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When at night the drowsy god
Thou sweetest minstrel of the grove,
That ever tried the plaintive strain ; Awake thy tender tale of love,
And soothe a poor forsaken swain. For tho' the muses deign to aid,
And teach him smoothly to complain ; Yet Delia, charming, cruel maid,
Is deaf to her forsaken swain.
In sport she wanders o'er the plain ;
approves, and still she shuns The notes of her forsaken swain. When evening shades obscure the sky,
And bring the solemn hours again, Begin, sweet bird, thy melody,
And soothe a poor forsaken swain.
(Who Mr. Turnbull was I cannot tell. These two pretty Songs came recommended to Thomson's Collection, from no less a person than Robert Burns, “ Possibly, as he is an old friend of mine,” the poet writes, “ I may be prejudiced in his favour, but I like some of his poems very much.” Works by Cunningham, Vol. V. p. 156. The Editor has placed Mr. Turnbull's Songs in the Eoglish Collection, for he is ignorant of what country their author was a native, and his songs have none of the peculiarities of the Scottish.)
I LIK'D BUT NEVER LOV'D BEFORE.
I lik'd but never lov'd before
I saw thy charming face ;
And dote on every grace.
Which her cold look denies,
Should sparkle through my eyes.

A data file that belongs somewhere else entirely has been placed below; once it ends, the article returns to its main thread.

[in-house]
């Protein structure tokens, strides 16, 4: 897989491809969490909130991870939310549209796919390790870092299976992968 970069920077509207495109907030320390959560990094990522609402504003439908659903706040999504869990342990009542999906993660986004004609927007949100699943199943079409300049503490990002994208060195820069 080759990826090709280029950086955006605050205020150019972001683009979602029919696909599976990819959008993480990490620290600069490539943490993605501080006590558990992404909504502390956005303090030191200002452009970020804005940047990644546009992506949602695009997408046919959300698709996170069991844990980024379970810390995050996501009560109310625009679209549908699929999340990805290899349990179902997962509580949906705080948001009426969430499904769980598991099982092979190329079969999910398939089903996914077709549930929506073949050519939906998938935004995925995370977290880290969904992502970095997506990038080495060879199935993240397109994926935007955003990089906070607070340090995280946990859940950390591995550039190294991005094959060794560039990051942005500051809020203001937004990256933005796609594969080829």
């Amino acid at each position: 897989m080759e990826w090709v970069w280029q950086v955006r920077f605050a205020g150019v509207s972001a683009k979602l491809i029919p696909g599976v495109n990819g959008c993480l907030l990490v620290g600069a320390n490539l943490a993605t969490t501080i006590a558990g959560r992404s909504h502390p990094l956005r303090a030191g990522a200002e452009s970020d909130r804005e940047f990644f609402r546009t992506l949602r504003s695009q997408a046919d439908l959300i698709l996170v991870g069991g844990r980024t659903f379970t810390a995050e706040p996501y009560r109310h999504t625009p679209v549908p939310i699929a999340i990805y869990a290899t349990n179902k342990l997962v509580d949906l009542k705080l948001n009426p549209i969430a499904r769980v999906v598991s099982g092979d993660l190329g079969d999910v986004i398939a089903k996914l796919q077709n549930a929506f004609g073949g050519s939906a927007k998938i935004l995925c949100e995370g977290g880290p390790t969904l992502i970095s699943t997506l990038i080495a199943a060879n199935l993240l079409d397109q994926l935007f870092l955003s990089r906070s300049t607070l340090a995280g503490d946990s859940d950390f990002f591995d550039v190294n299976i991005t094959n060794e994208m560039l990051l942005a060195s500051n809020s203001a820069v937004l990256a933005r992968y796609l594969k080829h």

A silent leave to speak,
Must sigh, alas ! and break.
OH! THE MOMENT WAS SAD ! Oh ! the moment was sad when my love and 1 parted,
Savourna Delish Shighan Oh As I kiss'd off her tears, I was nigh broken-hearted,
Wan was her cheek, which hung on my shoulder,
bosom with grief was nigh torn asunder,
KITTY OF COLERAINE.
As beautiful Kitty one morning was tripping,
With a pitcher of milk from the fair of Coleraine, When she saw me she stumbled, the pitcher it tumbled,
And all the sweet butter-milk water'd the plain. "O what shall I do now?_'twas looking at you now;
Sure sure, such a pitcher I'll ne'er meet again ; "Twas the pride of my dearie : 0 Barney M'Cleary !
You're sent as a plague to the girls of Coleraine.”
I sat down beside her, and gently did chide her
That such a misfortune should give her such pain ; A kiss then I gave her, and before I did leave her,
She vow'd for such pleasure she'd break it again.
'Twas hay-making season, I can't tell the reason,
Misfortune will never come single, 'tis plain ; For very soon after poor Kitty's disaster,
The devil a pitcher was whole in Coleraine.
COME, ANNA! COME, THE MORNING DAWNS.
HENRY KIRKE WHITE.
Born 1785-Died 1806.
Come, Anna! come, the morning dawns,
Faint streaks of radiance tinge the skies ;
While nature, clad in vesture gay,
Our flocks, that nip the scanty blade,
Upon the noon shall seek the vale ;
And watch the silver clouds above,
Come, Anna! come, and bring thy lute,
That with its tones, so softly sweet,
may beguile the noontide heat ;
And then at eve, when silence reigns,
Except when heard the beetle's hum,
And thou to thy soft lute shall play,
BE HUSH'D, BE HUSH'D, YE BITTER WINDS.
HENRY KIRKE WHITE.
Be hush’d, be hush’d, ye bitter winds,
Ye pelting rains, a little rest;
That wring with grief my aching breast. Oh! cruel was iny faithless love,
To triumph o'er an artless maid ; Oh! cruel was my faithless love,
To leave the breast by him betray’d. When exiled from my native home,
He should have wiped the bitter tear ; Nor left me faint and lone to roam,
A heart-sick weary wanderer here.